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Observations and musings on Jacksonville Politics

100 Years of Open Records in Florida

This year we celebrate 100 years of open government records in Florida.  According to a Herald Tribune column on the history of Florida public records law:

Park Trammell was born in Alabama in 1876, but moved with his parents to a farm near Lakeland shortly after. At the turn of the century, he had become an attorney and opened his practice in Lakeland, where he was mayor in 1899.

In 1909, Trammell, then 33, started his term as Florida attorney general. That same year, he delivered a report to the Legislature: “I would suggest a law providing that at all times all the public records of the state, county and municipal officers shall be open for a personal inspection of any citizen of Florida.”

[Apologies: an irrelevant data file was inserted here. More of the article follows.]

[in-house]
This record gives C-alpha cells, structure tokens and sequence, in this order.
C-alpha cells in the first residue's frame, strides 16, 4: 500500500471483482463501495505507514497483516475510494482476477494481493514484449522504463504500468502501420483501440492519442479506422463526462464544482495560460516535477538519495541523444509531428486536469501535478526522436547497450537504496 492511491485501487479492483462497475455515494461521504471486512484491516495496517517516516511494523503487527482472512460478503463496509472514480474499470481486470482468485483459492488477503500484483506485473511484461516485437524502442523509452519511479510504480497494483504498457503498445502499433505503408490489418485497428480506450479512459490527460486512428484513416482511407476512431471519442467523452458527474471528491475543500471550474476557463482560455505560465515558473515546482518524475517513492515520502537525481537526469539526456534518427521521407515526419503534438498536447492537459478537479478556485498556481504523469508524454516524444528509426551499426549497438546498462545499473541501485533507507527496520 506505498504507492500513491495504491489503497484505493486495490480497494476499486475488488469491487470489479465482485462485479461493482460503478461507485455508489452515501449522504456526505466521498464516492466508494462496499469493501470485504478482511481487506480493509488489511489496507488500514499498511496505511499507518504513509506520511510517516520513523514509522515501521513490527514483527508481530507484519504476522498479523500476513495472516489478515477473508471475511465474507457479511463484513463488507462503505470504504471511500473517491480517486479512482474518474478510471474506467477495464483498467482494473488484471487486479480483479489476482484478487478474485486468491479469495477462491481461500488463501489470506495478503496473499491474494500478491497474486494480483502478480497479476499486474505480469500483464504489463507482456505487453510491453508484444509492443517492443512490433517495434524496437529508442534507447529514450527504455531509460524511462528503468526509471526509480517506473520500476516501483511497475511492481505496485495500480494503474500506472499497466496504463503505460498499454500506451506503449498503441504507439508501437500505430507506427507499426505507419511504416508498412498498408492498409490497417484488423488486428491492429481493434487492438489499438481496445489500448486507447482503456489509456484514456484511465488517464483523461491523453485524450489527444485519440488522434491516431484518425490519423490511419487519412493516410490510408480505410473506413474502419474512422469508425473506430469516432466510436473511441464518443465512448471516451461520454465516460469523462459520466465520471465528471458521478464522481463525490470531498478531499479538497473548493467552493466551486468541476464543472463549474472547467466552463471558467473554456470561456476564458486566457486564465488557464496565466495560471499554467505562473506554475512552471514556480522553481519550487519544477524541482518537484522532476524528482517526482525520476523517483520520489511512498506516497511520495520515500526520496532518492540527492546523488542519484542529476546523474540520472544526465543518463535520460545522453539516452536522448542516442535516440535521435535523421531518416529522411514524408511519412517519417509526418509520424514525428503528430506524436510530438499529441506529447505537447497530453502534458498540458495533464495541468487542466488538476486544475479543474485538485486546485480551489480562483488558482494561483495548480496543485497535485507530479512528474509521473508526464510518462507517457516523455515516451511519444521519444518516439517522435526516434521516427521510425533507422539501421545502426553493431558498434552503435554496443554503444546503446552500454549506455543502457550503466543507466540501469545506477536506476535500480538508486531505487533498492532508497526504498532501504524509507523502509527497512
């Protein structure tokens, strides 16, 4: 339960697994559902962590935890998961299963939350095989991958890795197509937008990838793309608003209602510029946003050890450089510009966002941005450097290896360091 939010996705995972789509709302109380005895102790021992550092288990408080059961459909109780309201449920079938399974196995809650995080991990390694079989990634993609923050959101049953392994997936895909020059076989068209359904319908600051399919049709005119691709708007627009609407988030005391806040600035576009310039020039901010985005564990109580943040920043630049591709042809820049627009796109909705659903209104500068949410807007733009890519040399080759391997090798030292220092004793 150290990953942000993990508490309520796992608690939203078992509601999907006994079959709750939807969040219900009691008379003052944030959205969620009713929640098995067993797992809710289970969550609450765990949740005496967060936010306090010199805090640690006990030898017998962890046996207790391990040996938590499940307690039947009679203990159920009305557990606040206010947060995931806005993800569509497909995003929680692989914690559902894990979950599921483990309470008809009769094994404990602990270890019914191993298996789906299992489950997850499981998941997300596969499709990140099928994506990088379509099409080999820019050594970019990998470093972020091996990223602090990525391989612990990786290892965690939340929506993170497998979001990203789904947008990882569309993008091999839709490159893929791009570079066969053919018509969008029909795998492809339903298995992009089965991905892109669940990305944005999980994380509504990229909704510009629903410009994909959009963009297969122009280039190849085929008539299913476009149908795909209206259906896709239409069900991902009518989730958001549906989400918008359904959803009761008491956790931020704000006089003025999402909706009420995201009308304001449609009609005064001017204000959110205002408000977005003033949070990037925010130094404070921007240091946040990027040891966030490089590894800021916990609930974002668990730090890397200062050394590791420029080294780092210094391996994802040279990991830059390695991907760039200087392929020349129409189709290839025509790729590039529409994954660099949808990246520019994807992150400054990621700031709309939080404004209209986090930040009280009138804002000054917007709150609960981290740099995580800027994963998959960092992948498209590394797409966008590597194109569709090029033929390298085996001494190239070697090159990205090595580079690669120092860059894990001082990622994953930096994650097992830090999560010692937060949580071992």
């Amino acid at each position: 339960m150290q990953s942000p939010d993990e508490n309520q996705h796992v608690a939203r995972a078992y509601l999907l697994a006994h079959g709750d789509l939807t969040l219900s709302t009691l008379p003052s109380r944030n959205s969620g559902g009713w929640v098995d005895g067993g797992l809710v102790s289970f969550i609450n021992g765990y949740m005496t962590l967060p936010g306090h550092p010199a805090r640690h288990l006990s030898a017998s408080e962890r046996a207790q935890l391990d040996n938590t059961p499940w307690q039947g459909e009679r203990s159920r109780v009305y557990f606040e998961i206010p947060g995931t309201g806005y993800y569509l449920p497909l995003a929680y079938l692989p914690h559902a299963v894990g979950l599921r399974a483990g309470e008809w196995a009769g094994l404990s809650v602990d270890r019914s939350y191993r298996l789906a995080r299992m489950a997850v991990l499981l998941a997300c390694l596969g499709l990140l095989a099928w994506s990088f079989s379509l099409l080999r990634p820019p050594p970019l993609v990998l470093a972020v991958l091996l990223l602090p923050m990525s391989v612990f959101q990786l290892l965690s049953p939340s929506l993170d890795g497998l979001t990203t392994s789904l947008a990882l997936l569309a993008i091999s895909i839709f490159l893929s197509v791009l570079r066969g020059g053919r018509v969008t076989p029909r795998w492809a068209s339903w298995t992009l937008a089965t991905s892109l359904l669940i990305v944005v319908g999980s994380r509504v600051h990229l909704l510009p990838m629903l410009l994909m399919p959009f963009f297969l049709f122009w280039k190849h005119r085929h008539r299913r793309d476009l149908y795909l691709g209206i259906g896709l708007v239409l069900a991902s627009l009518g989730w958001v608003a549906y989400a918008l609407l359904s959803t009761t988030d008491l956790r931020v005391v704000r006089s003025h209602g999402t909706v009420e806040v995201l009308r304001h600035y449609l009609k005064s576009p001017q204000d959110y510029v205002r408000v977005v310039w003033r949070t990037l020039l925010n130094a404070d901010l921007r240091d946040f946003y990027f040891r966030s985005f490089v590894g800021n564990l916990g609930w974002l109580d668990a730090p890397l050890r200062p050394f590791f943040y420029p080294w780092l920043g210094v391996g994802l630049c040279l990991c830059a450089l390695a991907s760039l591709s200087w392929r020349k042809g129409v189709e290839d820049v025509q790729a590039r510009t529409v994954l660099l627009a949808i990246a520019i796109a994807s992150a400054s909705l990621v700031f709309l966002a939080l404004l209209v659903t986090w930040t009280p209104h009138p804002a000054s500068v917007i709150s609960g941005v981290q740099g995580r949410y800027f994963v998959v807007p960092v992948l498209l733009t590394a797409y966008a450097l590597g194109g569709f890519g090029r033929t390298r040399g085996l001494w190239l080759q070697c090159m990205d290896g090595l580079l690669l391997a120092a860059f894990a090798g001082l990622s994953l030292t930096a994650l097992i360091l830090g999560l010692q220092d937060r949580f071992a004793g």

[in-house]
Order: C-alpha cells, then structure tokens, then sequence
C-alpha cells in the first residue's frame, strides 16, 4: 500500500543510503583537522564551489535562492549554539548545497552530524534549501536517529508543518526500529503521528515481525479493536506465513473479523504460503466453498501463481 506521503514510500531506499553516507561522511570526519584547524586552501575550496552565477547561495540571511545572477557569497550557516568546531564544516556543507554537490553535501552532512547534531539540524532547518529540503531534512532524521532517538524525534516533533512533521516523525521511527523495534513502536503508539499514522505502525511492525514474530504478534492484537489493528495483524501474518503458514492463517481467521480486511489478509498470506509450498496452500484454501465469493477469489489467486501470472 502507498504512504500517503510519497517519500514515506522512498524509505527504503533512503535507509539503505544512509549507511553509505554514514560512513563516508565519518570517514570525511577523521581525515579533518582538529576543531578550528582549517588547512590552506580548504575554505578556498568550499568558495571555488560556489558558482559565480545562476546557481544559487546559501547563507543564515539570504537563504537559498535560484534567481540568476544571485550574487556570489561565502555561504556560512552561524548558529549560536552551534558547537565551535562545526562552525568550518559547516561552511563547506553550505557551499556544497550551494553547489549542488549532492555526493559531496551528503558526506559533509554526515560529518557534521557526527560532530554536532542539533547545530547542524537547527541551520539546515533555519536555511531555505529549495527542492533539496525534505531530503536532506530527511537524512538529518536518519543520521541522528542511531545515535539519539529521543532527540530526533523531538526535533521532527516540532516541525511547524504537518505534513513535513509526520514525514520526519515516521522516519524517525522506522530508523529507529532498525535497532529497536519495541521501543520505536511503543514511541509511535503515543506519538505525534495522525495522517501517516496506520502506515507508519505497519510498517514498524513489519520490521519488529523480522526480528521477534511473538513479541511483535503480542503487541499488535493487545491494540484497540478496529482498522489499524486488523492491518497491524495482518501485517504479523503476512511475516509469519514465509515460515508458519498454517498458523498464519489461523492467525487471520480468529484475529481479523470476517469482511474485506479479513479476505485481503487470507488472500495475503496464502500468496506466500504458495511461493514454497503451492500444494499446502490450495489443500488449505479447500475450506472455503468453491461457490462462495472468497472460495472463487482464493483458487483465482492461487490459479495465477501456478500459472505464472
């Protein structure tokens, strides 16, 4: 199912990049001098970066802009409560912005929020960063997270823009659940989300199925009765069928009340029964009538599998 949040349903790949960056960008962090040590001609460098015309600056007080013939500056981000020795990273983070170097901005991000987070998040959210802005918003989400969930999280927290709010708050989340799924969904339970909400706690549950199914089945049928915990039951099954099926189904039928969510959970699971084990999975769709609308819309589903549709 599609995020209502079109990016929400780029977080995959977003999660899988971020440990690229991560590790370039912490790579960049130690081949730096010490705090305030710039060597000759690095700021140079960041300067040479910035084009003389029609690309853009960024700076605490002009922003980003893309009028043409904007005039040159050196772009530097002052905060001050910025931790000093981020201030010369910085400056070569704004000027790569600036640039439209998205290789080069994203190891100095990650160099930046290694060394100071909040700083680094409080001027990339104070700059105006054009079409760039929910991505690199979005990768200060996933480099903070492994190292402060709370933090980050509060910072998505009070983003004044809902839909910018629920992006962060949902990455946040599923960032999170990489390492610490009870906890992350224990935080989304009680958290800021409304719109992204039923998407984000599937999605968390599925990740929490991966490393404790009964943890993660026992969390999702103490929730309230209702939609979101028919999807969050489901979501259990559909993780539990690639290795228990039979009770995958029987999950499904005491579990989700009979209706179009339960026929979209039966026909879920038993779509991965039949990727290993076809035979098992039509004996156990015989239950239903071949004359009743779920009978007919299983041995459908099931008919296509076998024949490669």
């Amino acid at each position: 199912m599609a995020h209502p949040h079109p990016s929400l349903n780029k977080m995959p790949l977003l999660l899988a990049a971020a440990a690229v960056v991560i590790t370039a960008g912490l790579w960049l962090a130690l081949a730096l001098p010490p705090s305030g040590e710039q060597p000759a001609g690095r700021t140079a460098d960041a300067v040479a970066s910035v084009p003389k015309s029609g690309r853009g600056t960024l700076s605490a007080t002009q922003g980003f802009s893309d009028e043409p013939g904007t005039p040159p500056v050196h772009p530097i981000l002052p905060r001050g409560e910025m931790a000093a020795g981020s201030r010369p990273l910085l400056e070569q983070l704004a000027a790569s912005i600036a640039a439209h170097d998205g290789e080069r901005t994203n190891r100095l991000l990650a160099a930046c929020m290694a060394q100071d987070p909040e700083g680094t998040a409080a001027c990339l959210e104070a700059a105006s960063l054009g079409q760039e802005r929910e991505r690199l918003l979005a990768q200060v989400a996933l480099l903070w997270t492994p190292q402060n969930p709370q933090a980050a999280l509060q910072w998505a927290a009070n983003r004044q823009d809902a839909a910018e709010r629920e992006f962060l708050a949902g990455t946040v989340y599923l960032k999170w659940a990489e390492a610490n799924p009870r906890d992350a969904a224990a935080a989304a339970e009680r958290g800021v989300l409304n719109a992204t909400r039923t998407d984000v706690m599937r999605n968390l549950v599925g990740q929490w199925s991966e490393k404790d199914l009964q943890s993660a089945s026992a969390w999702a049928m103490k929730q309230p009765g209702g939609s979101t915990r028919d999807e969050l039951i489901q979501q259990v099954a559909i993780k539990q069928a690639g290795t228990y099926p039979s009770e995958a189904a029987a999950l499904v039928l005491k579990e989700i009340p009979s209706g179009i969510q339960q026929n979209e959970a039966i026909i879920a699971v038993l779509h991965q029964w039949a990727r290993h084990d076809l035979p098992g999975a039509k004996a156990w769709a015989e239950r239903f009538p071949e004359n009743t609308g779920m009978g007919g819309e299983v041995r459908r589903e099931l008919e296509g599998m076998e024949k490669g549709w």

Trammell’s call for open public records turned into a bill filed by Rep. J.W. Mahaffey of Gadsden County. Perhaps because of the simpler time, the language was brief and straightforward:

“Be it enacted by the Legislature of the State of Florida:

“Section 1. That all state, county and municipal records shall at all times be open for a personal inspection of any citizen of Florida and those in charge of such records shall not refuse this privilege to any citizen.

“Section 2. That any official who shall violate the provisions of Section 1 of this act shall be subject to removal or impeachment.”

The bill passed both the House and Senate unanimously.

Florida’s public records law is now littered with numerous exemptions, and public officials rarely get more than a slap on the wrist for violating it.  Maybe we need to step back to a simpler time.

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Filed under: Florida, Florida Politics,

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